• There is less room to reduce the cash rate. During the GFC, the RBA implemented 6 rate cuts, taking the official cash rate from 7.25% in August 2008 to 3% by April 2019.Currently, the cash rate is a record low 0.5%. Market expectations currently indicate with certainty that there will be a 25 basis point cash rate reduction in April.There is not much ammunition left in monetary response, apart from pursuing a quantitative easing strategy. The RBA has indicated they will commence bond purchases and repurchasing operations, which involve on selling government bonds to investors before buying them back at a higher price.
  • Household debt is near record highs. Household debt is closely monitored by regulators. September quarter data suggests that both total household debt to income, and housing debt to income, are just below the record highs in the June quarter.At September 2019, total debt to household income was 186.5%. This was mostly comprised of housing debt to income (141.3%). The loss of jobs amid a business slowdown could increase the incidence of non-performing loans, especially since the latest APRA data suggests that an increasing portion of finance (38.6%) is being lent with a loan-to-value ratio of over 80%.Given the high levels of housing debt in Australia, it is important to consider the risk of increased non-performing loans in the current environment. RBA research suggests that at December 2017, about one third of owner occupier loans had at least a two year buffer in mortgage repayments. However, around one quarter had less than one month’s buffer.If social distancing measures are in place for an extended period of time, those more vulnerable households at risk of mortgage stress could require targeted intervention to avoid delinquency.Despite these fragilities, and a technical recession increasingly likely, there are some safeguards that will lessen the blow of a halt in income and employment, and the availability of credit.

Just days after announcing its $17.6 billion stimulus package, the government is considering a second stimulus package.

On Monday the 16th, the council of financial regulators announced further supportive measures for credit availability, including the RBA preparing the start of quantitative easing, and APRA have announced the potential easing of regulatory requirements to support the flow of credit.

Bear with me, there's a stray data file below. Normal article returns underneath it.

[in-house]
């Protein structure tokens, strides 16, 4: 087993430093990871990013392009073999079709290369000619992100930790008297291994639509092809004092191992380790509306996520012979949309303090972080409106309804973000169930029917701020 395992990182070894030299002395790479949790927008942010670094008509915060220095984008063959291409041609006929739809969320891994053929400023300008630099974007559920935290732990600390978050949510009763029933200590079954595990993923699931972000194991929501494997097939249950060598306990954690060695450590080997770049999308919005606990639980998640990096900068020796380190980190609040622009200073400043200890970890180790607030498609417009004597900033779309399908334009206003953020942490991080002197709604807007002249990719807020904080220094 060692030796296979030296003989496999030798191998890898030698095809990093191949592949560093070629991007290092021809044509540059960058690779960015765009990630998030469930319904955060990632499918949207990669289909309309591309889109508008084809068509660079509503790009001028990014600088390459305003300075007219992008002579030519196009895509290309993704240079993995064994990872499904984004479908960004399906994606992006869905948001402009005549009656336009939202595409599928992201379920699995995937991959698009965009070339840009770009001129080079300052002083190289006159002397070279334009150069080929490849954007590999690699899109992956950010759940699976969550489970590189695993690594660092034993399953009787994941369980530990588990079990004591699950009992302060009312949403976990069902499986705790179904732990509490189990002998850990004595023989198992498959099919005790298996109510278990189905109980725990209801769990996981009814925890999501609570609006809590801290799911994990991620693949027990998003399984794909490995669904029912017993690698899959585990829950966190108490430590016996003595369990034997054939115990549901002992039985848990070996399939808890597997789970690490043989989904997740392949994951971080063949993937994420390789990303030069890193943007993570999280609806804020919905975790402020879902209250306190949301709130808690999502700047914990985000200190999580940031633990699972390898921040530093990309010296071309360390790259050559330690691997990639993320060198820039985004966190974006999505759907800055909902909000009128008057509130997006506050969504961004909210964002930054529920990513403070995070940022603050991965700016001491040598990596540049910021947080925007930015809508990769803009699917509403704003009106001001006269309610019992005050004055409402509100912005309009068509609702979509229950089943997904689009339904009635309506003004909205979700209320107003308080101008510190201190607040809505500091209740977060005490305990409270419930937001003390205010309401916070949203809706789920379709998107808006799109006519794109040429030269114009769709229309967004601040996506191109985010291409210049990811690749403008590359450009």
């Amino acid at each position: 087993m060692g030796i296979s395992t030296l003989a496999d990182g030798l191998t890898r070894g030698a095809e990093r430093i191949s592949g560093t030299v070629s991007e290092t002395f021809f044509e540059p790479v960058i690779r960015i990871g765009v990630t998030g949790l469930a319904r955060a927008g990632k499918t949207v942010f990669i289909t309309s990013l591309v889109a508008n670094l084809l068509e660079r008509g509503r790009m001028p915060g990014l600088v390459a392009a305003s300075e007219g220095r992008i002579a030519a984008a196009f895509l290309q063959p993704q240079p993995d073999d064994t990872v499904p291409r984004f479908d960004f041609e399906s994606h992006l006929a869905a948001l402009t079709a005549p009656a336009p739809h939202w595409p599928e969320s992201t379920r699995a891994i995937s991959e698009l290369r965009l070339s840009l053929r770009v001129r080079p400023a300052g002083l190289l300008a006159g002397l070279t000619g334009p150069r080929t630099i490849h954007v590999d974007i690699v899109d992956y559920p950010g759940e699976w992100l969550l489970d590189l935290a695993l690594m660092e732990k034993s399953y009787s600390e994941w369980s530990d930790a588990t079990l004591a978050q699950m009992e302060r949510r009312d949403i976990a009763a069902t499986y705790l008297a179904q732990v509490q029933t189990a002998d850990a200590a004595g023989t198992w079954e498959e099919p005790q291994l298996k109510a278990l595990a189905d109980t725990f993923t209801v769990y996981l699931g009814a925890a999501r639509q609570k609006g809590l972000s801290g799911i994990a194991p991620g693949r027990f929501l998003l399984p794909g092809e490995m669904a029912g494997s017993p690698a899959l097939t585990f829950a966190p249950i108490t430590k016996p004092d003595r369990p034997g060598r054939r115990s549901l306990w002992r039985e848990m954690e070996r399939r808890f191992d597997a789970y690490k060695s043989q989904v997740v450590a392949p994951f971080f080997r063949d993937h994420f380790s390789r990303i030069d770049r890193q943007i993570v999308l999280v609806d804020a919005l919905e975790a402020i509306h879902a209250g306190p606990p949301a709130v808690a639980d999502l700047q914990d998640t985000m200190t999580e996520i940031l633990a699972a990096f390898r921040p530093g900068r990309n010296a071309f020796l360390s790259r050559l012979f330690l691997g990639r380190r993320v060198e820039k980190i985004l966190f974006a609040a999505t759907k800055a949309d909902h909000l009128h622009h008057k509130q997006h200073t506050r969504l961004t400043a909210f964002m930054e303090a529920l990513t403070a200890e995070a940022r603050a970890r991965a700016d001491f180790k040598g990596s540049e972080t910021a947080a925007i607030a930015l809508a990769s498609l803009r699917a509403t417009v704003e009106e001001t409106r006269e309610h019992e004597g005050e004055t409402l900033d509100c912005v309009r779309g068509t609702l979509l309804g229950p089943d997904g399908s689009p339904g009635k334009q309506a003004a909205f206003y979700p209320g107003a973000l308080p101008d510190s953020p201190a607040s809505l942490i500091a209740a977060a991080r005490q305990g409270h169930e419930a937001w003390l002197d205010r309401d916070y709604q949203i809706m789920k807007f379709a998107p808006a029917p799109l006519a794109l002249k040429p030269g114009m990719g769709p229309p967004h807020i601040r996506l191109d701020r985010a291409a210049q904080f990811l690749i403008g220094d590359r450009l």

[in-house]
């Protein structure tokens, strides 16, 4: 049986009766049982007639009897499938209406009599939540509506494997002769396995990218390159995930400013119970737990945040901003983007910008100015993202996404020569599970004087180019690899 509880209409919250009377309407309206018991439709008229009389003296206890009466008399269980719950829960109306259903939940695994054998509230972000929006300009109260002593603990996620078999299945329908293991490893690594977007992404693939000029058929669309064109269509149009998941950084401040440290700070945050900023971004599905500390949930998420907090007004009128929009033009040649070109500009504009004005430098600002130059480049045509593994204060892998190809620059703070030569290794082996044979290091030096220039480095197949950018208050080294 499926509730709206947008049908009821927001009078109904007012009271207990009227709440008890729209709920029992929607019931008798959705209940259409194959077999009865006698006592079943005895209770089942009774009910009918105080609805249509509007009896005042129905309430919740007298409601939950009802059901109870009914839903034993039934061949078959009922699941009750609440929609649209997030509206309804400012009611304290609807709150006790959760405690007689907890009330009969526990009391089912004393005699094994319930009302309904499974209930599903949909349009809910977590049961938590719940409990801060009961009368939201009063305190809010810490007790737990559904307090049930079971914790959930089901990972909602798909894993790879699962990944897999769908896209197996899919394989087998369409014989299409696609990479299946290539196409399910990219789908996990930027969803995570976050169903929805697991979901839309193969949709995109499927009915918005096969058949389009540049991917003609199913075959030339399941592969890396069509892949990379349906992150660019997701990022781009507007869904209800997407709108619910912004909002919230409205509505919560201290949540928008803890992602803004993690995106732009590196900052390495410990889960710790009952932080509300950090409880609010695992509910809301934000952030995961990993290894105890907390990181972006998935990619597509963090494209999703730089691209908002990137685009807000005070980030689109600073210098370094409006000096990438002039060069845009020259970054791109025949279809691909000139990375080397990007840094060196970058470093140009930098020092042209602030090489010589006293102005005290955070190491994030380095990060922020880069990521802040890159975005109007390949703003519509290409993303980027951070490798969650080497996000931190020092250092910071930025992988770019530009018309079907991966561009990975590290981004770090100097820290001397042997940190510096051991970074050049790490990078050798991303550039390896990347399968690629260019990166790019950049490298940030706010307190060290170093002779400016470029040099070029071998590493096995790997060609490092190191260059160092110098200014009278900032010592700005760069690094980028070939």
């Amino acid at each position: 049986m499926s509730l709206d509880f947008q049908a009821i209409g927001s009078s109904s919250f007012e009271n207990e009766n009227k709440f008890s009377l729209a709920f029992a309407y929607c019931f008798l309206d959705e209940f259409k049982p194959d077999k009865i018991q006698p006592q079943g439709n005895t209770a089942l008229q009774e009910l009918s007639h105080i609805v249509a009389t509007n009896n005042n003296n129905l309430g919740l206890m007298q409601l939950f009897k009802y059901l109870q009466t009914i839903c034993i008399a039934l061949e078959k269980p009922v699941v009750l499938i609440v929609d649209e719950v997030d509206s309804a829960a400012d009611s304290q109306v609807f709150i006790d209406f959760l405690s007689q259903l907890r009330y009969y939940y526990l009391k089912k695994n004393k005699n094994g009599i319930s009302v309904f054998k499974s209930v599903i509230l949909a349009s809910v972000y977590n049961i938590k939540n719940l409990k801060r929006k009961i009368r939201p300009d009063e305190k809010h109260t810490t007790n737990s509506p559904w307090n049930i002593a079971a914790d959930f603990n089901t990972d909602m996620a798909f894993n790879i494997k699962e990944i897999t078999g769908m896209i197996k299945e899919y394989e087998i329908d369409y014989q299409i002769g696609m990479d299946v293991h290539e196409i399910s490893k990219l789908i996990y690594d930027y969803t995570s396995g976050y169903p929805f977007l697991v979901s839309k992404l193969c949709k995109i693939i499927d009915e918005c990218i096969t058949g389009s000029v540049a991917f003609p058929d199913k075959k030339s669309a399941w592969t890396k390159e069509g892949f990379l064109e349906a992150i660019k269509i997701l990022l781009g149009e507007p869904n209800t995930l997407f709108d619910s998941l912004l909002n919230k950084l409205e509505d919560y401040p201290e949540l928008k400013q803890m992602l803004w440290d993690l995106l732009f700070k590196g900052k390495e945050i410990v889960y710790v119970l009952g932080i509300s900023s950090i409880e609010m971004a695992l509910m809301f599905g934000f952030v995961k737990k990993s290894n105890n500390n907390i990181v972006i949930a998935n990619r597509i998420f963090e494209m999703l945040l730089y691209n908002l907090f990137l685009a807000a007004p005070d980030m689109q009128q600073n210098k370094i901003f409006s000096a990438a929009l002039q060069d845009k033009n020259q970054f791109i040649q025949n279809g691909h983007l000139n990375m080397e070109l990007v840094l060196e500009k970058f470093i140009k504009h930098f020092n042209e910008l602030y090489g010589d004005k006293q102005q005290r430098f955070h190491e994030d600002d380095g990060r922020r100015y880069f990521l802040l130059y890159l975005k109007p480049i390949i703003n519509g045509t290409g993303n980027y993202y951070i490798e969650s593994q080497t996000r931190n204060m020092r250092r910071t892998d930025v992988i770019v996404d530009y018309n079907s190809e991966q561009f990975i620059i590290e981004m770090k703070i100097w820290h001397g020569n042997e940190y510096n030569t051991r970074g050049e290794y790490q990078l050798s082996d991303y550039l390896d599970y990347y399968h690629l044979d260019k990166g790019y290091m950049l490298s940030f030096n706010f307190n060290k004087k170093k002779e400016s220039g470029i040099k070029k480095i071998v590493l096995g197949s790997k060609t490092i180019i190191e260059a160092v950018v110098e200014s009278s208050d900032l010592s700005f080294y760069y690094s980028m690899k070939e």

In an address on the 11th of March, the RBA was keen to emphasise that the virus is ultimately a temporary disruptor to business activity, and that eased monetary conditions and fiscal policy would help the economy to “bounce back quickly once the virus is contained”.

Not all markets will be equally impacted

Importantly, Australia does not have ‘one’ housing market. While this note considers the residential market in aggregate for simplicity, economic downturns have certainly created more acute, localised declines in property, such as;

  • The collapse of mining related infrastructure projects in 2014, which still see Darwin property values more than 30% below the record high;
  • Over-supply in the Brisbane unit market, where the latest data shows values are still -11.2% below the record high; and,
  • The impact of extreme weather, storms and flooding, which has suppressed property price growth in far north Queensland.

Given the idiosyncrasies of the current downturn, there are likely to be parts of Australia where housing demand, including rental demand, will fall more sharply than others.

These include areas where workers cannot perform their jobs remotely, and may have to sacrifice income if social distancing is enforced, where there is a high incidence of casual employment, and where there is a high concentration of employment in affected industries.

Looking at the concentration of the workforce in accommodation and food services for example, points to pressure on households in Sydney’s Inner West, which has the highest portion of workers employed in this sector by SA4 region (12.7% at November 2019).


The coronavirus outbreak clearly presents some downside risk for the Australian housing market, but ultimately, the impact remains highly uncertain. New information and policy responses are unfolding daily, making it impossible to provide a reasonable forecast of capital growth. Some added context however, is remembering the fundamentals of the property market, and idiosyncrasies of a pandemic-led downturn.

Property is less volatile and slower to respond to market shocks than equities, it is a consumption good and it is tied to fundamentals of employment opportunity and income growth. In the current climate, the Australian housing market is more insulated from foreign demand and investment speculation than it has been over previous years.

Transaction activity is likely to be impacted more than market values.  As consumer confidence reduces, and labour markets are disrupted, more Australians are likely to put high commitment decisions on hold until there is more certainty around the economy, jobs and household finances.

Additionally, stimulus measures including emergency level monetary policy settings and a surge in fiscal spending should help to cushion the impact of reduced business activity, but a recession in the first half of 2020 still looks likely.

The current high level of household debt amplifies the risk of unemployment on housing market conditions. However, areas severely impacted by social distancing would be less resilient than others in rebounding from the coronavirus pandemic.

Our views and research on the market outcomes in relation to the coronavirus will continue to evolve as more information comes to light.

Information sourced in this news update: 7News, ABC News, RBA, Consumer Affaires Victoria, REIV, CoreLogic RP Data, Herron Todd White Residential/Commercial National Market Outlook, Rich Harvey Property Buyer, Ticker Property TV, Kris Bondin Moving Hub, Mark Errichiello Master Advocates